From: Bijan Parsia <bparsia@cs.man.ac.uk>

Date: Wed, 16 Aug 2006 12:57:40 +0100

Message-Id: <DF0BA59F-7E8C-4CDB-BF2C-C391D05CEB4D@cs.man.ac.uk>

To: RDF Data Access Working Group <public-rdf-dawg@w3.org>

Date: Wed, 16 Aug 2006 12:57:40 +0100

Message-Id: <DF0BA59F-7E8C-4CDB-BF2C-C391D05CEB4D@cs.man.ac.uk>

To: RDF Data Access Working Group <public-rdf-dawg@w3.org>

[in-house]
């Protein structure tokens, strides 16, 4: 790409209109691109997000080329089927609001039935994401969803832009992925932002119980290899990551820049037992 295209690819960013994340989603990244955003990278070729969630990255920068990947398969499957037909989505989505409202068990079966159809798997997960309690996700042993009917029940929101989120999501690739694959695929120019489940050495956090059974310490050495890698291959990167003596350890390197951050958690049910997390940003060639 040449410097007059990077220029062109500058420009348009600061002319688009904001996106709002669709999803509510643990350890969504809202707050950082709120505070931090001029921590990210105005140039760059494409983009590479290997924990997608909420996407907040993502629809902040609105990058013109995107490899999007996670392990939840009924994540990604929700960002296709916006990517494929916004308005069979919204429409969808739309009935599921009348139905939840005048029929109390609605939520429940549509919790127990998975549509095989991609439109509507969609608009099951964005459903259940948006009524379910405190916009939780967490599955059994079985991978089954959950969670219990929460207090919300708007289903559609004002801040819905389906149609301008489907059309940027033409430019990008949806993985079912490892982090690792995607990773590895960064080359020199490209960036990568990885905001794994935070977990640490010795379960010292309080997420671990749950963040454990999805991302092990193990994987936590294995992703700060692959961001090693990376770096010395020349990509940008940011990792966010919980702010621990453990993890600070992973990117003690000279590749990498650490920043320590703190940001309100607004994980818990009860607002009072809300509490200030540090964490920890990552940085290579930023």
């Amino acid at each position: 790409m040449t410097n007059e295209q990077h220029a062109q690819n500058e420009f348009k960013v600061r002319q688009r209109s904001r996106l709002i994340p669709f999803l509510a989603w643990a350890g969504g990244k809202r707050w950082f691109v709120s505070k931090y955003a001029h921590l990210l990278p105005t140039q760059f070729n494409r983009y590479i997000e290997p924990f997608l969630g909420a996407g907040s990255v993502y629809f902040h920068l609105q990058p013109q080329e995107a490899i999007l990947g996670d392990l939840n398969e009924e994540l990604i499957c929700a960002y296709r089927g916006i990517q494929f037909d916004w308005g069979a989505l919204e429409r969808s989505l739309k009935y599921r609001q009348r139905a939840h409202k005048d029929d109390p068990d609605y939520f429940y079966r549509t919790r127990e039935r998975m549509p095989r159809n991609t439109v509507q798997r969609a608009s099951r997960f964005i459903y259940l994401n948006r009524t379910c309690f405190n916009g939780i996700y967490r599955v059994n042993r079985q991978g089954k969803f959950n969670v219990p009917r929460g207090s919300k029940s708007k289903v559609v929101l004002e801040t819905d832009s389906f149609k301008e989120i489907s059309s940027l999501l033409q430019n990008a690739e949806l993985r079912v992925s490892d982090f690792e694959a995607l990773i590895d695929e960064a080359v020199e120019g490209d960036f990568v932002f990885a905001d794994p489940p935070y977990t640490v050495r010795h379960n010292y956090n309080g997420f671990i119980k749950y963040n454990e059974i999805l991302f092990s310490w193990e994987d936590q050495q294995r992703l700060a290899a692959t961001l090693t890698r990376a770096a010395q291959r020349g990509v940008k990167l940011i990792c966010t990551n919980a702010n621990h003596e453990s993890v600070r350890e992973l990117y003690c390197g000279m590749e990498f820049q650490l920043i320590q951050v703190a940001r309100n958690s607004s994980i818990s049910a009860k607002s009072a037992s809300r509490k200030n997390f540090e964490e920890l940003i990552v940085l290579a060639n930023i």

(As I understand them.) This is so y'all down have to plow through the debate. In general, I presume that an answer set is not correct as an answer to a DISTINCT query if it is redundant with respect to the notion of redundancy the particular DISTINCT key answers to. ================== BNODE REDUNDANCY: 1) An answer set is redundant (with respect to BNodes) iff the original graph is not lean. That is, algebraic operations never introduce BNode redundancy, thus no minimization after operations needs to attend to BNodes. This is roughly the position that I understand Andy and Pat to hold. There is a different formulation: 1') An answer set is redundant iff an answer doesn't tell us something distinct about the graph. They may want to restrict this to BNodes only, but I'm hard pressed to see why. On this reading, actually, there is no difference between lean and non-lean. If we have a graph redundancy then the "redundant" answer tell us something about the graph. ====== 2) An answer set is redundant (with respect to BNode) iff some answer entails another answer 3) An answer set is redundant (with respect to Bnodes and coreference) iff some "co-referenced" set of answers entails another "co-referenced" set of answers. So there are two possibilities: We treat each answer independently and look for subsumptions (one answer subsumes another iff the first entails the second; tricky issues with empty bindings to consider) pairwise. Or, we have to consider *sets* of answers, because coreference allows us to see *in the answer set* that an answer isn't redundant. The first is obviously easier to compute, but the answers *might* be a bit hard to interpret. The latter is more difficult to compute (an specify) but the answers might be more "pleasing". Obviously, the notion of "co-referenced" set of answers (a horrid term) must be defined clearly, but in this message I want to just give some examples and use cases to give folks the gist. ===================================== Lean1 :bijan :loves :mochi. :bijan :eats :mochi. _:x :hates :mochi. _:x :scorns :mochi. i) SELECT DISTINCT ?x ?p ?y {?x ?p ?y} ?x ?p ?y :bijan :loves :mochi :bijan :eats :mochi. _:x3 :hates :mochi. _:x3 :scorns :mochi. This is the same answer for 1, 2 and 3. The second variable is unique in every row, thus each answer is different. ii) SELECT DISTINCT ?x ?y {?x ?p ?y} a. ?x ?y :bijan :mochi :bijan :mochi. _:x3 :mochi. _:x3 :mochi. This is what we get if we take definition 1' as holding uniformly. There are distinct reasons for each line. b. ?x ?y :bijan :mochi _:x3 :mochi. _:x3 :mochi. This is what we get if take definition 1. There are distinct reasons for each BNode (but the coreference is significant). If you change _:x in the last line of Lean1 to _:y, you get the less distasteful: c. ?x ?y :bijan :mochi _:x3 :mochi. _:x4 :mochi. So is ii.b redundant or not? It's clearly *lexically* redundant. If we allow that why not ii.a? Won't this be horribly confusing? Remember we have no *access* to the *reason* an answer exists, though we could always ask a *different* query (like i). d. ?x ?y :bijan :mochi This is the answer I expect from 2 and 3. ========= Lean2 :bijan :loves :zoe. :zoe :eats :mochi. _:x :hates _:y. _:y :scorns :mochi. iii) SELECT DISTINCT ?x ?p ?y {?x ?p ?y} (Same as i, but my numbering is getting confusing enough :)) ?x ?p ?y :bijan :loves :zoe :zoe :eats :mochi. _:x3 :hates _:x4. _:x4 :scorns :mochi. Same for all for the same reasons as before. iv) SELECT DISTINCT ?x ?y {?x ?p ?y} a. ?x ?y :bijan :zoe :zoe :mochi. _:x3 _:x4. _:x4 :mochi. I think on 1 and 1' this is the correct answer. b. ?x ?y :bijan :zoe :zoe :mochi. I believe on 2 or 3, this is the correct answer. Consider pairwise subsumption. Line 1 of iv.a simple entails line 3. Line 2 entails line 4. Thus, lines 3 and 4 are redundant. If we take the coreference into account, lines 3 and 4 *together* are subsumed by lines 1 and 2. So, I'm introducing a notion of entailment here to define subsumption, in some sense. Let's turn an answer set into a graph using the following template: Each row gets a fresh bnode. Each column header gets a uri by a base concated with #variable + the variable name Each value is itself. Each row is translated as follows: rowurr columnuri value. So, iv.a' _:row1 :variable?x :bijan. _:row1 :variable?y :zoe. _:row2 :variable?x :zoe. _:row2 :variable?y :mochi. _:row3 :variable?x _:x3. _:row3 :variable?y _:x4. _:row4 :variable?x _:x4. _:row4 :variable?y :mochi. _:row1 :variable?x :bijan. _:row1 :variable?y :zoe. _:row2 :variable?x :zoe _:row2 :variable?y :mochi. and iv.b' _:row1 :variable?x :zoe. _:row1 :variable?y :zoe. _:row2 :variable?x :zoe. _:row2 :variable?y :mochi. Is iv.a' lean? No. Is iv.b'? Yes. They are also simple equivalent in that each simply entails the other. iv.a' entails iv.b' because iv.b' is a subgraph of iv.a'. (Subgraph lemma). Obvious since the first 4 lines in the same. iv.b' entails iv.a' because iv.b' is an instance of iv.a' (Instance lemma) with the following substituion: _:row1 for _:row3 _:row2 for _:row4 :zoe for _:x4 :bijan for _:x3 . Which is what we'd expect. I hope I've made clear the various positions and provided enough test cases to help people understand the various distinctions. Questions, corrections, and clarifications welcome. I don't believe this fully discharges my action items, but it may handle """*ACTION:* bijan to show that the "strong" version of DISTNCT doesn't interfere with intermittent algebraic operations [recorded in http://www.w3.org/2006/08/15-dawg-minutes.html#action01]""" I mean, it's not a proof, but I can't see how any of my definitions, partial though they may be, would ever require touching intermittent operations. A counterexample would be helpful! (Or an example where the postprocessing approach has unexpected results.) Blanks have to be taken into account, but I don't know that they are on any of the above views thus far. Cheers, Bijan.Received on Wednesday, 16 August 2006 11:57:58 UTC